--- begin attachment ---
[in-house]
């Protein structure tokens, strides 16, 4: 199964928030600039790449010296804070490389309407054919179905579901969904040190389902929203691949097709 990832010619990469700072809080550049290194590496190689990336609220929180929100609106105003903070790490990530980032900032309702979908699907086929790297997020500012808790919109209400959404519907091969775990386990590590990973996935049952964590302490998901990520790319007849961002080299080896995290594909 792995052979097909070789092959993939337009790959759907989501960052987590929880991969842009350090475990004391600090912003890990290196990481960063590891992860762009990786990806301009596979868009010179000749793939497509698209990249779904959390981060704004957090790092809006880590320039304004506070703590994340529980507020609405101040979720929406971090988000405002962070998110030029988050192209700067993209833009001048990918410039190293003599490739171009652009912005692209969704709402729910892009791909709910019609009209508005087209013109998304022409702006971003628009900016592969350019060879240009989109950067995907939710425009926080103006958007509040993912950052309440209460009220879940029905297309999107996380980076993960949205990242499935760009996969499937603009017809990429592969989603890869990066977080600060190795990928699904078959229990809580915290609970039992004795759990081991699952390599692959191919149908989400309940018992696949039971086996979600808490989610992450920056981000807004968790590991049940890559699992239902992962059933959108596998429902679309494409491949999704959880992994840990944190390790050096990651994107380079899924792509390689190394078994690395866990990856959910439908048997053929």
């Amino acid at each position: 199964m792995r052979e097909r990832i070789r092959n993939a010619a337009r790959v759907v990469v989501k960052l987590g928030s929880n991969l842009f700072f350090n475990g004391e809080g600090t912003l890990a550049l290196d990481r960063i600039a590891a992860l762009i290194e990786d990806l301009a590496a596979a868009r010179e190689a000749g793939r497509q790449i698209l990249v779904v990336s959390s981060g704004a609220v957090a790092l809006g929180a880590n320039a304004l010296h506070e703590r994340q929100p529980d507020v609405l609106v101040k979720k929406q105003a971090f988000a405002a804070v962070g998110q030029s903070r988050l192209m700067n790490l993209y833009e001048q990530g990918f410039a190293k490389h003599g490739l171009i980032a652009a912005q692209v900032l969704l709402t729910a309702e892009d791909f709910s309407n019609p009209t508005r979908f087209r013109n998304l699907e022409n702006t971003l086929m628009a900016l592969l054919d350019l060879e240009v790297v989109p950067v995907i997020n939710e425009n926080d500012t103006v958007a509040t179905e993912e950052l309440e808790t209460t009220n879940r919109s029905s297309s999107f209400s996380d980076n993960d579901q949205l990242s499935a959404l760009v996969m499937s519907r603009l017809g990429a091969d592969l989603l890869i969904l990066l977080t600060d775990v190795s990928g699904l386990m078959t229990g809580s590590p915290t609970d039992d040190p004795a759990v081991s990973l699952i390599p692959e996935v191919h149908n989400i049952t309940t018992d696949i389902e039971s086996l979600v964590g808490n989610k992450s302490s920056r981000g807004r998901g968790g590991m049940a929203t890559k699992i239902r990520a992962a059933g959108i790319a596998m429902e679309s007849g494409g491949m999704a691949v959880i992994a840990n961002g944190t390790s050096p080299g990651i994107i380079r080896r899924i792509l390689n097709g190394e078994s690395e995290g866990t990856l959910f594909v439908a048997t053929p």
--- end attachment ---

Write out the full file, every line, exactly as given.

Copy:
[in-house]
């Protein structure tokens, strides 16, 4: 199964928030600039790449010296804070490389309407054919179905579901969904040190389902929203691949097709 990832010619990469700072809080550049290194590496190689990336609220929180929100609106105003903070790490990530980032900032309702979908699907086929790297997020500012808790919109209400959404519907091969775990386990590590990973996935049952964590302490998901990520790319007849961002080299080896995290594909 792995052979097909070789092959993939337009790959759907989501960052987590929880991969842009350090475990004391600090912003890990290196990481960063590891992860762009990786990806301009596979868009010179000749793939497509698209990249779904959390981060704004957090790092809006880590320039304004506070703590994340529980507020609405101040979720929406971090988000405002962070998110030029988050192209700067993209833009001048990918410039190293003599490739171009652009912005692209969704709402729910892009791909709910019609009209508005087209013109998304022409702006971003628009900016592969350019060879240009989109950067995907939710425009926080103006958007509040993912950052309440209460009220879940029905297309999107996380980076993960949205990242499935760009996969499937603009017809990429592969989603890869990066977080600060190795990928699904078959229990809580915290609970039992004795759990081991699952390599692959191919149908989400309940018992696949039971086996979600808490989610992450920056981000807004968790590991049940890559699992239902992962059933959108596998429902679309494409491949999704959880992994840990944190390790050096990651994107380079899924792509390689190394078994690395866990990856959910439908048997053929």
């Amino acid at each position: 199964m792995r052979e097909r990832i070789r092959n993939a010619a337009r790959v759907v990469v989501k960052l987590g928030s929880n991969l842009f700072f350090n475990g004391e809080g600090t912003l890990a550049l290196d990481r960063i600039a590891a992860l762009i290194e990786d990806l301009a590496a596979a868009r010179e190689a000749g793939r497509q790449i698209l990249v779904v990336s959390s981060g704004a609220v957090a790092l809006g929180a880590n320039a304004l010296h506070e703590r994340q929100p529980d507020v609405l609106v101040k979720k929406q105003a971090f988000a405002a804070v962070g998110q030029s903070r988050l192209m700067n790490l993209y833009e001048q990530g990918f410039a190293k490389h003599g490739l171009i980032a652009a912005q692209v900032l969704l709402t729910a309702e892009d791909f709910s309407n019609p009209t508005r979908f087209r013109n998304l699907e022409n702006t971003l086929m628009a900016l592969l054919d350019l060879e240009v790297v989109p950067v995907i997020n939710e425009n926080d500012t103006v958007a509040t179905e993912e950052l309440e808790t209460t009220n879940r919109s029905s297309s999107f209400s996380d980076n993960d579901q949205l990242s499935a959404l760009v996969m499937s519907r603009l017809g990429a091969d592969l989603l890869i969904l990066l977080t600060d775990v190795s990928g699904l386990m078959t229990g809580s590590p915290t609970d039992d040190p004795a759990v081991s990973l699952i390599p692959e996935v191919h149908n989400i049952t309940t018992d696949i389902e039971s086996l979600v964590g808490n989610k992450s302490s920056r981000g807004r998901g968790g590991m049940a929203t890559k699992i239902r990520a992962a059933g959108i790319a596998m429902e679309s007849g494409g491949m999704a691949v959880i992994a840990n961002g944190t390790s050096p080299g990651i994107i380079r080896r899924i792509l390689n097709g190394e078994s690395e995290g866990t990856l959910f594909v439908a048997t053929p």